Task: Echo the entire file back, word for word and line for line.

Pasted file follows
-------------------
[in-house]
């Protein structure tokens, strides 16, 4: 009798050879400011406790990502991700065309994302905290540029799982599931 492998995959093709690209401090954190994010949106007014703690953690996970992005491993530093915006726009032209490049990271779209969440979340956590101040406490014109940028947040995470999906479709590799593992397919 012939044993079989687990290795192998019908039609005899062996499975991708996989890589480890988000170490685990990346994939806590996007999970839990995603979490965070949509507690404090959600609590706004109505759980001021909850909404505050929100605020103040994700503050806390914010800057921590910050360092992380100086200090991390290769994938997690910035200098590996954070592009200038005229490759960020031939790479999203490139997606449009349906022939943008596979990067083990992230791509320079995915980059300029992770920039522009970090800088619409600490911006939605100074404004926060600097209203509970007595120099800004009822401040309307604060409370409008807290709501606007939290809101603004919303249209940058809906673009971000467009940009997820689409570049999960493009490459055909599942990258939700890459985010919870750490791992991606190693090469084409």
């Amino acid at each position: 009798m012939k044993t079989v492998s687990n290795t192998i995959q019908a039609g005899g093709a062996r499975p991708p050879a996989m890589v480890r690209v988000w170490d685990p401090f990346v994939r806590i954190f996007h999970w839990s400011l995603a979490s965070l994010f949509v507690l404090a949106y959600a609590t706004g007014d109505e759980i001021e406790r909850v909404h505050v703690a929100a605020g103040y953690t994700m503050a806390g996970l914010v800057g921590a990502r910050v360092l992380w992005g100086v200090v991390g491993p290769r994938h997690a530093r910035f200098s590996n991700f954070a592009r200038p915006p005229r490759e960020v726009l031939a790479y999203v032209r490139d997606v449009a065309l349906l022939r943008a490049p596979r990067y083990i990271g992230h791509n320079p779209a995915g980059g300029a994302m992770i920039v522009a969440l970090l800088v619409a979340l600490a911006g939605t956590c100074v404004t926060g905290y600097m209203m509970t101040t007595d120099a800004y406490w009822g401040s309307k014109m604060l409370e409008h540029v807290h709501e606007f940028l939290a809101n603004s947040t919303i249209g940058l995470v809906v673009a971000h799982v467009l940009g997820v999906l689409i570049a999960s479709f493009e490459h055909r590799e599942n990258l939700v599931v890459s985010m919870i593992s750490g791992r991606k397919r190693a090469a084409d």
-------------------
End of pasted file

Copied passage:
[in-house]
């Protein structure tokens, strides 16, 4: 009798050879400011406790990502991700065309994302905290540029799982599931 492998995959093709690209401090954190994010949106007014703690953690996970992005491993530093915006726009032209490049990271779209969440979340956590101040406490014109940028947040995470999906479709590799593992397919 012939044993079989687990290795192998019908039609005899062996499975991708996989890589480890988000170490685990990346994939806590996007999970839990995603979490965070949509507690404090959600609590706004109505759980001021909850909404505050929100605020103040994700503050806390914010800057921590910050360092992380100086200090991390290769994938997690910035200098590996954070592009200038005229490759960020031939790479999203490139997606449009349906022939943008596979990067083990992230791509320079995915980059300029992770920039522009970090800088619409600490911006939605100074404004926060600097209203509970007595120099800004009822401040309307604060409370409008807290709501606007939290809101603004919303249209940058809906673009971000467009940009997820689409570049999960493009490459055909599942990258939700890459985010919870750490791992991606190693090469084409």
């Amino acid at each position: 009798m012939k044993t079989v492998s687990n290795t192998i995959q019908a039609g005899g093709a062996r499975p991708p050879a996989m890589v480890r690209v988000w170490d685990p401090f990346v994939r806590i954190f996007h999970w839990s400011l995603a979490s965070l994010f949509v507690l404090a949106y959600a609590t706004g007014d109505e759980i001021e406790r909850v909404h505050v703690a929100a605020g103040y953690t994700m503050a806390g996970l914010v800057g921590a990502r910050v360092l992380w992005g100086v200090v991390g491993p290769r994938h997690a530093r910035f200098s590996n991700f954070a592009r200038p915006p005229r490759e960020v726009l031939a790479y999203v032209r490139d997606v449009a065309l349906l022939r943008a490049p596979r990067y083990i990271g992230h791509n320079p779209a995915g980059g300029a994302m992770i920039v522009a969440l970090l800088v619409a979340l600490a911006g939605t956590c100074v404004t926060g905290y600097m209203m509970t101040t007595d120099a800004y406490w009822g401040s309307k014109m604060l409370e409008h540029v807290h709501e606007f940028l939290a809101n603004s947040t919303i249209g940058l995470v809906v673009a971000h799982v467009l940009g997820v999906l689409i570049a999960s479709f493009e490459h055909r590799e599942n990258l939700v599931v890459s985010m919870i593992s750490g791992r991606k397919r190693a090469a084409d």